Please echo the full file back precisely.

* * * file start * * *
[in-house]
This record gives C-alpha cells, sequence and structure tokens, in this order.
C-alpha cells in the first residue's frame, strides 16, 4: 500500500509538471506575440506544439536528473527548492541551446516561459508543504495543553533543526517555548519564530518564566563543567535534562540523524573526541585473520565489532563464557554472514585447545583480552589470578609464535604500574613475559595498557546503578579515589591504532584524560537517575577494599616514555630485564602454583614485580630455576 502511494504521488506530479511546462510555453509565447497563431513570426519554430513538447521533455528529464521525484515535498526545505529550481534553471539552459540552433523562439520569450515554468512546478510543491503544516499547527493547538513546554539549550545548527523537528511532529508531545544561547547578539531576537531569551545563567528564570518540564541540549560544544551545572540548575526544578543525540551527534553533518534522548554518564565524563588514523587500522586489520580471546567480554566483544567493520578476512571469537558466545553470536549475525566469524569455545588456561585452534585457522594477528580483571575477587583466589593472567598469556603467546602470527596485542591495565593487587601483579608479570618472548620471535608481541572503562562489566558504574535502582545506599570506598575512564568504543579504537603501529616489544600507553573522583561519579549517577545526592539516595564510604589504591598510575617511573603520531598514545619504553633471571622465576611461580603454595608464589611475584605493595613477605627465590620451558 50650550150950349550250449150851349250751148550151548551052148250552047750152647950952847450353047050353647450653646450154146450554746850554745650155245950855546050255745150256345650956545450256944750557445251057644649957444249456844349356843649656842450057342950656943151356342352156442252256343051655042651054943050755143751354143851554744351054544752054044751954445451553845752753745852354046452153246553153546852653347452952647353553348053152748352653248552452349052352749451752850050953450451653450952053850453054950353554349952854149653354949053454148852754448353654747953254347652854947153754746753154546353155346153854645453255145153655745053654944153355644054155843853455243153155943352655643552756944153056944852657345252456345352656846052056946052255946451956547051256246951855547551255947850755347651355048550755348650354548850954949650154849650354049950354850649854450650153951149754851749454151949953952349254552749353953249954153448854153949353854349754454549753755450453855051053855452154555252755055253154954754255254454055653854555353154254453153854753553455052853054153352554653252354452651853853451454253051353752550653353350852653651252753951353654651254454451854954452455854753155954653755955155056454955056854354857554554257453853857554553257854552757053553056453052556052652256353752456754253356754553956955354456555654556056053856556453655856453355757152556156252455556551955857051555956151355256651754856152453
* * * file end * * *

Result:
[in-house]
This record gives C-alpha cells, sequence and structure tokens, in this order.
C-alpha cells in the first residue's frame, strides 16, 4: 500500500509538471506575440506544439536528473527548492541551446516561459508543504495543553533543526517555548519564530518564566563543567535534562540523524573526541585473520565489532563464557554472514585447545583480552589470578609464535604500574613475559595498557546503578579515589591504532584524560537517575577494599616514555630485564602454583614485580630455576 502511494504521488506530479511546462510555453509565447497563431513570426519554430513538447521533455528529464521525484515535498526545505529550481534553471539552459540552433523562439520569450515554468512546478510543491503544516499547527493547538513546554539549550545548527523537528511532529508531545544561547547578539531576537531569551545563567528564570518540564541540549560544544551545572540548575526544578543525540551527534553533518534522548554518564565524563588514523587500522586489520580471546567480554566483544567493520578476512571469537558466545553470536549475525566469524569455545588456561585452534585457522594477528580483571575477587583466589593472567598469556603467546602470527596485542591495565593487587601483579608479570618472548620471535608481541572503562562489566558504574535502582545506599570506598575512564568504543579504537603501529616489544600507553573522583561519579549517577545526592539516595564510604589504591598510575617511573603520531598514545619504553633471571622465576611461580603454595608464589611475584605493595613477605627465590620451558 50650550150950349550250449150851349250751148550151548551052148250552047750152647950952847450353047050353647450653646450154146450554746850554745650155245950855546050255745150256345650956545450256944750557445251057644649957444249456844349356843649656842450057342950656943151356342352156442252256343051655042651054943050755143751354143851554744351054544752054044751954445451553845752753745852354046452153246553153546852653347452952647353553348053152748352653248552452349052352749451752850050953450451653450952053850453054950353554349952854149653354949053454148852754448353654747953254347652854947153754746753154546353155346153854645453255145153655745053654944153355644054155843853455243153155943352655643552756944153056944852657345252456345352656846052056946052255946451956547051256246951855547551255947850755347651355048550755348650354548850954949650154849650354049950354850649854450650153951149754851749454151949953952349254552749353953249954153448854153949353854349754454549753755450453855051053855452154555252755055253154954754255254454055653854555353154254453153854753553455052853054153352554653252354452651853853451454253051353752550653353350852653651252753951353654651254454451854954452455854753155954653755955155056454955056854354857554554257453853857554553257854552757053553056453052556052652256353752456754253356754553956955354456555654556056053856556453655856453355757152556156252455556551955857051555956151355256651754856152453